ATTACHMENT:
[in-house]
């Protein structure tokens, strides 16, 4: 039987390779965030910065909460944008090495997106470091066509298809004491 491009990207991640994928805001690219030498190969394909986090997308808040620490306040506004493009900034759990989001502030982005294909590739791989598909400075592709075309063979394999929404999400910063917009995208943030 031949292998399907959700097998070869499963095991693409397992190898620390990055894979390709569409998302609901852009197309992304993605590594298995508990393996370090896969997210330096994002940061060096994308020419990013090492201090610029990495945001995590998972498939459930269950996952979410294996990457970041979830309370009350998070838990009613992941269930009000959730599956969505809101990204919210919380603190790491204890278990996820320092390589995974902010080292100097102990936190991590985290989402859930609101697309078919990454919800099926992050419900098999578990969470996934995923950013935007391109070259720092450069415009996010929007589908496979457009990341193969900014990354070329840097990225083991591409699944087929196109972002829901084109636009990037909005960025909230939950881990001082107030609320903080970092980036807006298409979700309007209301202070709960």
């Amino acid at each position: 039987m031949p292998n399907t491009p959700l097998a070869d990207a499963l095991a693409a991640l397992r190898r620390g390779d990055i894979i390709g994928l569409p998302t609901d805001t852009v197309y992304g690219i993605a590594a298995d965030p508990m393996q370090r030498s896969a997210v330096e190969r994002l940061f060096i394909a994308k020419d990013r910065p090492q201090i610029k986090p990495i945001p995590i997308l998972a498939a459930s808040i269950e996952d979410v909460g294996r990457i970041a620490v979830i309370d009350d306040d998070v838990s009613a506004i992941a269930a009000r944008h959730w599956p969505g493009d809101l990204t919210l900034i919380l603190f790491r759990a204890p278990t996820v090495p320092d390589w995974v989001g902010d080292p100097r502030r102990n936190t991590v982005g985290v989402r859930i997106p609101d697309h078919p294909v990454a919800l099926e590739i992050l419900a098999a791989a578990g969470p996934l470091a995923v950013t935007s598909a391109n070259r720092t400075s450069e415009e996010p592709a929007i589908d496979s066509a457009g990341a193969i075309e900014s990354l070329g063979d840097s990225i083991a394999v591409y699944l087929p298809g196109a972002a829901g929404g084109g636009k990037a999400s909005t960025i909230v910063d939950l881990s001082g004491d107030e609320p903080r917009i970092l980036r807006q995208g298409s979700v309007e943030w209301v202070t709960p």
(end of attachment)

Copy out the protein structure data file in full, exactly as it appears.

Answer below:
[in-house]
């Protein structure tokens, strides 16, 4: 039987390779965030910065909460944008090495997106470091066509298809004491 491009990207991640994928805001690219030498190969394909986090997308808040620490306040506004493009900034759990989001502030982005294909590739791989598909400075592709075309063979394999929404999400910063917009995208943030 031949292998399907959700097998070869499963095991693409397992190898620390990055894979390709569409998302609901852009197309992304993605590594298995508990393996370090896969997210330096994002940061060096994308020419990013090492201090610029990495945001995590998972498939459930269950996952979410294996990457970041979830309370009350998070838990009613992941269930009000959730599956969505809101990204919210919380603190790491204890278990996820320092390589995974902010080292100097102990936190991590985290989402859930609101697309078919990454919800099926992050419900098999578990969470996934995923950013935007391109070259720092450069415009996010929007589908496979457009990341193969900014990354070329840097990225083991591409699944087929196109972002829901084109636009990037909005960025909230939950881990001082107030609320903080970092980036807006298409979700309007209301202070709960």
């Amino acid at each position: 039987m031949p292998n399907t491009p959700l097998a070869d990207a499963l095991a693409a991640l397992r190898r620390g390779d990055i894979i390709g994928l569409p998302t609901d805001t852009v197309y992304g690219i993605a590594a298995d965030p508990m393996q370090r030498s896969a997210v330096e190969r994002l940061f060096i394909a994308k020419d990013r910065p090492q201090i610029k986090p990495i945001p995590i997308l998972a498939a459930s808040i269950e996952d979410v909460g294996r990457i970041a620490v979830i309370d009350d306040d998070v838990s009613a506004i992941a269930a009000r944008h959730w599956p969505g493009d809101l990204t919210l900034i919380l603190f790491r759990a204890p278990t996820v090495p320092d390589w995974v989001g902010d080292p100097r502030r102990n936190t991590v982005g985290v989402r859930i997106p609101d697309h078919p294909v990454a919800l099926e590739i992050l419900a098999a791989a578990g969470p996934l470091a995923v950013t935007s598909a391109n070259r720092t400075s450069e415009e996010p592709a929007i589908d496979s066509a457009g990341a193969i075309e900014s990354l070329g063979d840097s990225i083991a394999v591409y699944l087929p298809g196109a972002a829901g929404g084109g636009k990037a999400s909005t960025i909230v910063d939950l881990s001082g004491d107030e609320p903080r917009i970092l980036r807006q995208g298409s979700v309007e943030w209301v202070t709960p």